17 December 2007

Contesting history

Commercial filmmakers of history – such as David Lean, Oliver Stone, Ridley Scott, Mel Gibson, among others – have always attracted controversy and criticism. They have been accused of distorting historical records, reconfiguring history to mean something else altogether. As a film viewer, this criticism has always bothered me.

As a film viewer, I know commercial filmmakers of history are not historians. They have never claimed to be so. I look to historical films for knowledge and inspiration, as much as for entertainment. Anybody who offers an interpretation of the past, breaking down myths, is welcome by me… so long as the depiction is not a total fantasy.

I had read somewhere that Oliver Stone views himself as a historical dramatist in the tradition of William Shakespeare and the Greeks. If I’ve understood it right, Stone says, like Shakespeare’s history plays like ‘Richard III’ and ‘Henry V’, his historical films like ‘JFK’ and ‘Platoon’ are a mix of fact and fiction.

In his films, Oliver Stone attempts to reveal larger truths by challenging the mainstream, i.e. generally-accepted, views of history. His films offer a meaning of the past, contesting traditional/official narratives of historians, critiquing dominant ideologies, in an effort to unravel some of the darker, questionable aspects of our past.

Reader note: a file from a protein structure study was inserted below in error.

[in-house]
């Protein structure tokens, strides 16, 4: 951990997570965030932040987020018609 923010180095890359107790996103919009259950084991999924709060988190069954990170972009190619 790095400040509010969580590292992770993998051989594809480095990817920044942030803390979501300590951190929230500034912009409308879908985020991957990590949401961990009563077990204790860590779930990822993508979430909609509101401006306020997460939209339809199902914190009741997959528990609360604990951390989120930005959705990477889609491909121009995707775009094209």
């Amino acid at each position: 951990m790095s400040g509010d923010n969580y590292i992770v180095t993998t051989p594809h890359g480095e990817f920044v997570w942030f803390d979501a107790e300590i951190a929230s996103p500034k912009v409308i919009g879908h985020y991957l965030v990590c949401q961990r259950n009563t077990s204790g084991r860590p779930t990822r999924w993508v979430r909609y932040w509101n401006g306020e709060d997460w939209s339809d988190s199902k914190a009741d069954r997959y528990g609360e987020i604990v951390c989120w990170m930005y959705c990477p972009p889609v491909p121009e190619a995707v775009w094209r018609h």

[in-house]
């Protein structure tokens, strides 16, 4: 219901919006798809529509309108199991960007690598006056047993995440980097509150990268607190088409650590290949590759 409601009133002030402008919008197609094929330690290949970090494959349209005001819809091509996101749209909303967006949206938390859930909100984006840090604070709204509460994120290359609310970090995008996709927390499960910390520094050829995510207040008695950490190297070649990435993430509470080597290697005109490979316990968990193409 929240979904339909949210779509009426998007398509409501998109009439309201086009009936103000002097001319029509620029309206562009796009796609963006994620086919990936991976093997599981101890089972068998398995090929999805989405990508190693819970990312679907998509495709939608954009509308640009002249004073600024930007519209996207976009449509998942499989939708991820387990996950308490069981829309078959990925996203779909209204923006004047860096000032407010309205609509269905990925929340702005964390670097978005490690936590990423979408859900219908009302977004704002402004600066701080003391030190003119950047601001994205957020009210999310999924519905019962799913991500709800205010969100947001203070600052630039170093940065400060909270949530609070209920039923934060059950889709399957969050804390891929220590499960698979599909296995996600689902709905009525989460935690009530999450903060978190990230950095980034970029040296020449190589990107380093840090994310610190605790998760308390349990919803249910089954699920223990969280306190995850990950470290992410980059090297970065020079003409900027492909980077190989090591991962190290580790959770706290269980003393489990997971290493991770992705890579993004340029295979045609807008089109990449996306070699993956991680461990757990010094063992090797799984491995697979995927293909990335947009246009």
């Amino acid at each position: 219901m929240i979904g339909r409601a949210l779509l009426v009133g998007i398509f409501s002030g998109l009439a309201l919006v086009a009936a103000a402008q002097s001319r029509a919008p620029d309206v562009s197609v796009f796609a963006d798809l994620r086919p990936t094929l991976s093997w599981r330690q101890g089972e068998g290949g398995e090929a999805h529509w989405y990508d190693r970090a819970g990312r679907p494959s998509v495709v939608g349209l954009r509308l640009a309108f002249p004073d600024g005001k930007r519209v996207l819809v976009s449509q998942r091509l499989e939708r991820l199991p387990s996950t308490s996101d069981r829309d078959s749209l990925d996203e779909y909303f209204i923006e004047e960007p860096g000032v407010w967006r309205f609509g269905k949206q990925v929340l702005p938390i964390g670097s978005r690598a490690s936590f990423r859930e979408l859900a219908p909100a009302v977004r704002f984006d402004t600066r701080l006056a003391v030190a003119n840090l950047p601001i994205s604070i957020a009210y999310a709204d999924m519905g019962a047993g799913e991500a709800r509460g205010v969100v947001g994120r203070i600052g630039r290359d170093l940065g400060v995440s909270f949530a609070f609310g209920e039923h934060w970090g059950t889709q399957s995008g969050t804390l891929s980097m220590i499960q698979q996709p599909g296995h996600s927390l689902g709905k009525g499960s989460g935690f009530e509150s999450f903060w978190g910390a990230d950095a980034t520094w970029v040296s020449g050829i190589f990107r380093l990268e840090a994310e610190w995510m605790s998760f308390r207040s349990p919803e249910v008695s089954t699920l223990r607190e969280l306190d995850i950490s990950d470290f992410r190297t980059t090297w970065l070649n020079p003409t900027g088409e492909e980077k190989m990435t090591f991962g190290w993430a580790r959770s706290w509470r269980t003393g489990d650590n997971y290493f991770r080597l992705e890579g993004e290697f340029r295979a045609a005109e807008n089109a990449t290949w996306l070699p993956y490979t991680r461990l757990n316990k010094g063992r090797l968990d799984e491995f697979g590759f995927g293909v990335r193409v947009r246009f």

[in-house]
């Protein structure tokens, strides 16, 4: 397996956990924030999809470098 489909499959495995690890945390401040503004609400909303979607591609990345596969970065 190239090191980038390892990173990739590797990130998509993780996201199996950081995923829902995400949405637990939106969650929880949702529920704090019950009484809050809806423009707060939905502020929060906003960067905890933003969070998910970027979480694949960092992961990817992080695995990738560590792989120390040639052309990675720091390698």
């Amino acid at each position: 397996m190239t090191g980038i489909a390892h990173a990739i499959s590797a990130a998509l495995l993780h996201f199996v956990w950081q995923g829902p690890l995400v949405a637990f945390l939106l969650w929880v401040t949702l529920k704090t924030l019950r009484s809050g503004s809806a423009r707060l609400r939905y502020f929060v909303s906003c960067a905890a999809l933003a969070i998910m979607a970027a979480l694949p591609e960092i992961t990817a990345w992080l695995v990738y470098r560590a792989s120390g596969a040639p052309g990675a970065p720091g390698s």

After all, history is not only about kings, queens, presidents, soldiers/warriors, wars, conspiracies and collapse of empires. History is also about ideology, corruption, abuse of power, breakdown of order, freedom, loss, uncertainty, fear, anxiety, confusion, despair, exhaustion, racism, brutality and regard/disregard for humanity.

We, as film viewers (and that includes historians), are often uncomfortable with some of the narratives and conclusions that filmmakers like Stone, Scott and Gibson advocate. They make us think not only about our past, but also about who we are. I remember being deeply moved by ‘No Man’s Land’, a film by Bosnian director Danis Tanovic, which questioned the meaninglessness of war. The film left me somewhat helpless.

Films like ‘No Man’s Land’, Scott’s ‘Kingdom of Heaven’ and Stone’s ‘Platoon’ not only represent history, they also influence our perception of life and question our moral standing.

No comments: